Post-apocalyptic stories have caught on like fire in young adult fiction and at the box office. They intrigue me despite their eerie predictions. Also popular in today’s pop culture is the fandom of vampires, werewolves and zombies. Those stories are a sure sign I will ignore the movie. This movie did the impossible; it entertains, delights and charms me. Think Beauty and the Beast, with a twist.
Warm Bodies (2013) Film Review
R (Nicholas Hoult) doesn’t even know who he is anymore. He shuffles along for endless days that turn into weeks; the most exciting thing that happens is when he occasionally bumps into a passerby. He’s pale, his posture is terrible and, oh yeah, here’s the kicker: he is no longer among the living. Going by nothing other than “R,” he and his friend (Rob Conroy) are zombies along with a growing number of other “bodies.” As if things weren’t already bad enough, no one really knows how they even got there. But R is different. Sure he does eat human brains but at least he has the decency to feel bad about it, and then there are boney’s. Skeletons that you don’t want to mess with.
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Everything starts to change when R and his pack go into the city, and after they attack a group of young humans trained with skills to kill and evade zombies, R rescues a girl named Julie (Teresa Palmer). A human whose boyfriend he just ate, inserting all of Perry’s memories as his own.
Call me crazy – heck, I even thought it of myself and wondered what it is that wins over my conservative sensibilities, but I actually like this movie. Reviewing this is… weird for me. I get that. For the sake of everything that is normal and comfortable, what part of my girl-who-likes-happily-ever-afters in the traditional sense could possibly like a gross, zombie-eating bunch of misfits – what pulls me in? I cannot answer the puzzle but what I can say is that I watched this movie in two settings, 24 hours apart and couldn’t wait to get back for the final climax.
Misjudging a movie is not something I usually do since I tend to know what I like. Aside from knowing R is a zombie dude, I didn’t realize the setting was post-apocalyptic (duh! It’s about zombies!) nor did I realize how very reminiscent this is of a beloved children’s fairy tale. Sitting here even fifteen plus minutes after credits roll, I am still trying to figure out why I like Warm Bodies. This baffles me especially considering I am an avid Hallmark movie sort of girl. Somehow those two mediums don’t fit. By the end, I was grinning ridiculously and despite a rough start, I knew I’d just been duped by a sappy, cute and clever zombie romance.
While watching it, my mind kept backtracking to the classic story of Beauty and the Beast because of how things end and the sense of “redemption” the zombies need in order to enter a society that once shuns them (with good reason), however I suspect what the writer (it’s based on a book of the same name)intends is to put more of a Romeo and Juliet spin on it – could there be any more obvious of a shout-out than their names!?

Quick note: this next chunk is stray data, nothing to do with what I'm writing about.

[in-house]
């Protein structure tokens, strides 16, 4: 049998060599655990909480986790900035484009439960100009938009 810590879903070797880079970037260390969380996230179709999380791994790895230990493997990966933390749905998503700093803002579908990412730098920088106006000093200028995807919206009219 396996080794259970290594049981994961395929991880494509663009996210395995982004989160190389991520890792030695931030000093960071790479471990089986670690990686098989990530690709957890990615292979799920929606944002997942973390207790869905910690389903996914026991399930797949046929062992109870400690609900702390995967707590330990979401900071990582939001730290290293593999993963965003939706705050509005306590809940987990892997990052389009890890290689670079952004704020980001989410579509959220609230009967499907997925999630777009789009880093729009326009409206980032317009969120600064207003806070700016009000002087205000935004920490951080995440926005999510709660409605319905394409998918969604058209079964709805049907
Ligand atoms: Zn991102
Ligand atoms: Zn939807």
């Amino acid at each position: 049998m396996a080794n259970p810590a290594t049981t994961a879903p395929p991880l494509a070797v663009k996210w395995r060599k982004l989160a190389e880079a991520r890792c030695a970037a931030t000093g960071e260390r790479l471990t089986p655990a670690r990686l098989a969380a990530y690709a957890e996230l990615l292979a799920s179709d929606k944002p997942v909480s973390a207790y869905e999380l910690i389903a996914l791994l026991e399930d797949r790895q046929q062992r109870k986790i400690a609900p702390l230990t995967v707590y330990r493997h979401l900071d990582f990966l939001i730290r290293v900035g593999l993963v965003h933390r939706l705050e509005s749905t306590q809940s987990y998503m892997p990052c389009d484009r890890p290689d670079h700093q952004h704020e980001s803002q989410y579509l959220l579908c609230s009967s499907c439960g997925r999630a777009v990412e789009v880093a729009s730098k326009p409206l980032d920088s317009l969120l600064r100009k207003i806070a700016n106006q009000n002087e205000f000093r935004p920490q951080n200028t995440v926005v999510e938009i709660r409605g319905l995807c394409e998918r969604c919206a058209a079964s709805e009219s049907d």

If you can compartmentalize the story and get past the first fifteen to twenty minutes (with the zombie “gore”), you may actually enjoy the quirkiness of the story. Buried underneath the bit about the hero being dead beats the heart of a “traditional” teen romance. I really like Julie; she’s a bit of a rebel with a kick-butt, no-nonsense attitude and her relationship with R is… unique. There is no big break up blow-up (although they do part ways!), but there is legitimate cause (I mean, really, the dude annihilated her boyfriend). As for R, he’s quite amusing; and Hoult’s voice-over is clever and witty. The crushing he does on Julie is just… so cute! I mean he’s protective of her and in turn, she also reminds him something lost. The result is pretty cool since another thing I was unaware of was the “adventure” of the story.
“Keep. You. Safe.” – Warm Bodies
This isn’t going to be for everyone. It’s quirky and marches to the beat of its own drum. I didn’t feel as if it put on airs that it was any “better” than the next teen romance (slow motion filming and eye locks prove that point!) but the music is cool in a vintage sort of way. If you lined up ten teen dramas that are the “typical” issue of shallow, this one does look a little deeper. True we may struggle to get past the canon by which its told or miss the point because of this distraction but at its heart, there is a good deal to glean from this movie. It encourages us to look beyond the physical to what a person’s character is; to show kindness where once that would have been impossible. It may not be as clever as it could be. But Warm Bodies is good.
(Disclosure: this post does contain affiliate links; if you buy anything through these links, I may receive a small percentage of the sale at no extra cost to you. Thank you to anyone who makes a purchase through these links. Read the disclosure page for details.)Warm Bodies: A Cute Zombie RomCom of an Adventure. A review of the 2013 #romance with Nicholas Hoult. #Zombies #Movies #Throwback Click To Tweet
Content: in the first twenty minutes, zombies kill and eat the brains of several people [there is blood on their faces, though most of the actual acts of killing is just out of camera range]; later R is seen eating brain [it’s not “gross”]. There is one or two uses of the f-word; other minor profanities pepper the script [sh*t, h*ll] and misuse of God/Jesus’ name. A girl strips down to her underwear after being drenched in the rain [we see a backside glimpse of her] and a guy’s upper back while he showers. The movie is PG13.